Jika Joe straddles both banks of the Dorpspruit River in the center of the City of Pietermaritzburg, the capital of kwaZulu Natal. Jika Joe is just one of many informal settlements in South Africa; it’s bulk is made of mud, wood and card shacks. The roofs of Jika Joe are tarpaulin blown off passing trucks on the N3 highway, sheet metal and bits of hardboard. Squeezed in between these dwellings are walkways and common areas where people walk, talk and get together; and the children play. There is no centralised system ordering life as in the city’s surrounding suburbs, but rather many slumlords who rent out small rooms to others who need a place to stay close to their place of work in the CBD.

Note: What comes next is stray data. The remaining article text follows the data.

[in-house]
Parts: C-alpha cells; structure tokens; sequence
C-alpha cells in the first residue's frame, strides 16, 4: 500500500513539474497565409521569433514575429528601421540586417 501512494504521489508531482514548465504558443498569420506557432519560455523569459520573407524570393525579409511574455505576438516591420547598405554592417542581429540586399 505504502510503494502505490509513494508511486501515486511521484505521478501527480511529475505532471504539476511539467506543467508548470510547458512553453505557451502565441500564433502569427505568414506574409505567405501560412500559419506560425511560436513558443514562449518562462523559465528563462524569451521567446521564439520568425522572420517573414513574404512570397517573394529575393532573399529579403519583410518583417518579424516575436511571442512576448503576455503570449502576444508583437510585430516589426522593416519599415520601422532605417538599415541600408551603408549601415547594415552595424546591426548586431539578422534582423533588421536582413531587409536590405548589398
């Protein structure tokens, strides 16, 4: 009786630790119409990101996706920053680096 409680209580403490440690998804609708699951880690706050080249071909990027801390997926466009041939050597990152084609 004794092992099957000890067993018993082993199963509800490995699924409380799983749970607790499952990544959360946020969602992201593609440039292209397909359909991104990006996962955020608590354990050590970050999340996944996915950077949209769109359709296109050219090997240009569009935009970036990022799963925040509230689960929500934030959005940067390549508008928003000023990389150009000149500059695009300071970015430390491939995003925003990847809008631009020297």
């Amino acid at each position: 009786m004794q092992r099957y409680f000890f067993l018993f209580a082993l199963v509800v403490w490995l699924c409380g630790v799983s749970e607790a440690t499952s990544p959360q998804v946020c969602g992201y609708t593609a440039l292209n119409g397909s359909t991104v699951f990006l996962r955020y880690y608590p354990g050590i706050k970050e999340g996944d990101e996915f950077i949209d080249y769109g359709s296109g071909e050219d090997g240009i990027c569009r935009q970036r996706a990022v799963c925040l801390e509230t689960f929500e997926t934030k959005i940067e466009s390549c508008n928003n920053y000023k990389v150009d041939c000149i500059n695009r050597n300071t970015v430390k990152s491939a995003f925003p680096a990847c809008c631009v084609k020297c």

Fires and the City of Pietermaritzburg’s attempts to ‘make better’ has removed much of what was here. Paraffin cookers, illegal electricity connections and over crowding has been at the root of many fires in the area; and the city has replaced many of Jika Joes’ self built homes with the long rows of ‘temporary’ housing that locks these families into a faltering system of government housing far away from places of work that many South Africans just can’t afford.

There are young people in this place who have resorted to what ever means at hand in order to carve out an existence in this mix of cultures and African languages. Jika Joe while having a reputation as a dirty, lawless and dangerous place, is the home to these people – the same people who were always welcoming me as a photographer into Jika Joe’s morphing arms.

Since 1994 more people not less have looked to informal settlements to gain a toe hold in the ‘New South Africa’, the system of RDP housing has not kept up with these people’s demand for a spot in the urban areas.

The sight of these self built homes on open tracts of South African land are not going to go away anytime soon…